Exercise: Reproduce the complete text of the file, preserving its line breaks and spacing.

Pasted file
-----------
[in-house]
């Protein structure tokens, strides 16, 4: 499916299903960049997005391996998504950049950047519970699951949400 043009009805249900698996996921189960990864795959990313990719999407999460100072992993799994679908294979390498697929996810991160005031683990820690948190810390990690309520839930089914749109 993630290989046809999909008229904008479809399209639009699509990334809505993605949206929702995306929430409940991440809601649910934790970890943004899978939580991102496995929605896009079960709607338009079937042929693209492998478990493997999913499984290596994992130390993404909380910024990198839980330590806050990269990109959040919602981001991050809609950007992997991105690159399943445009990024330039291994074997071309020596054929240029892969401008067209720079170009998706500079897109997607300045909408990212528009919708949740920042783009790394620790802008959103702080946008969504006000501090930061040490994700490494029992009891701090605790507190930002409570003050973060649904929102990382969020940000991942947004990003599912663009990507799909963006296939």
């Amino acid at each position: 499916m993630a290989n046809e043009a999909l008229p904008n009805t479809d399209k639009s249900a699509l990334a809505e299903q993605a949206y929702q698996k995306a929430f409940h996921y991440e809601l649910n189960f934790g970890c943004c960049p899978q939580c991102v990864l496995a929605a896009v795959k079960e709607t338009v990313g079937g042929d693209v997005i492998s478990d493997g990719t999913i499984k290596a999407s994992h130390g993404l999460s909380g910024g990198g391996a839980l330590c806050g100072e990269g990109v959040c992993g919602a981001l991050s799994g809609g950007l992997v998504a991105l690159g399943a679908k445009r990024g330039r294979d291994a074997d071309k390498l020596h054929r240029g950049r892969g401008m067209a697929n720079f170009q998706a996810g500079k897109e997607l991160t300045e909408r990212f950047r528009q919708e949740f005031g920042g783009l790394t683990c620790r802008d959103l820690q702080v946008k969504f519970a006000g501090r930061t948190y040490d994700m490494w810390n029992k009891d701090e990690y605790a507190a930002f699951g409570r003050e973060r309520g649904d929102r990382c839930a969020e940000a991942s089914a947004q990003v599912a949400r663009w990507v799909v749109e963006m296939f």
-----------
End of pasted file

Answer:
[in-house]
């Protein structure tokens, strides 16, 4: 499916299903960049997005391996998504950049950047519970699951949400 043009009805249900698996996921189960990864795959990313990719999407999460100072992993799994679908294979390498697929996810991160005031683990820690948190810390990690309520839930089914749109 993630290989046809999909008229904008479809399209639009699509990334809505993605949206929702995306929430409940991440809601649910934790970890943004899978939580991102496995929605896009079960709607338009079937042929693209492998478990493997999913499984290596994992130390993404909380910024990198839980330590806050990269990109959040919602981001991050809609950007992997991105690159399943445009990024330039291994074997071309020596054929240029892969401008067209720079170009998706500079897109997607300045909408990212528009919708949740920042783009790394620790802008959103702080946008969504006000501090930061040490994700490494029992009891701090605790507190930002409570003050973060649904929102990382969020940000991942947004990003599912663009990507799909963006296939």
């Amino acid at each position: 499916m993630a290989n046809e043009a999909l008229p904008n009805t479809d399209k639009s249900a699509l990334a809505e299903q993605a949206y929702q698996k995306a929430f409940h996921y991440e809601l649910n189960f934790g970890c943004c960049p899978q939580c991102v990864l496995a929605a896009v795959k079960e709607t338009v990313g079937g042929d693209v997005i492998s478990d493997g990719t999913i499984k290596a999407s994992h130390g993404l999460s909380g910024g990198g391996a839980l330590c806050g100072e990269g990109v959040c992993g919602a981001l991050s799994g809609g950007l992997v998504a991105l690159g399943a679908k445009r990024g330039r294979d291994a074997d071309k390498l020596h054929r240029g950049r892969g401008m067209a697929n720079f170009q998706a996810g500079k897109e997607l991160t300045e909408r990212f950047r528009q919708e949740f005031g920042g783009l790394t683990c620790r802008d959103l820690q702080v946008k969504f519970a006000g501090r930061t948190y040490d994700m490494w810390n029992k009891d701090e990690y605790a507190a930002f699951g409570r003050e973060r309520g649904d929102r990382c839930a969020e940000a991942s089914a947004q990003v599912a949400r663009w990507v799909v749109e963006m296939f």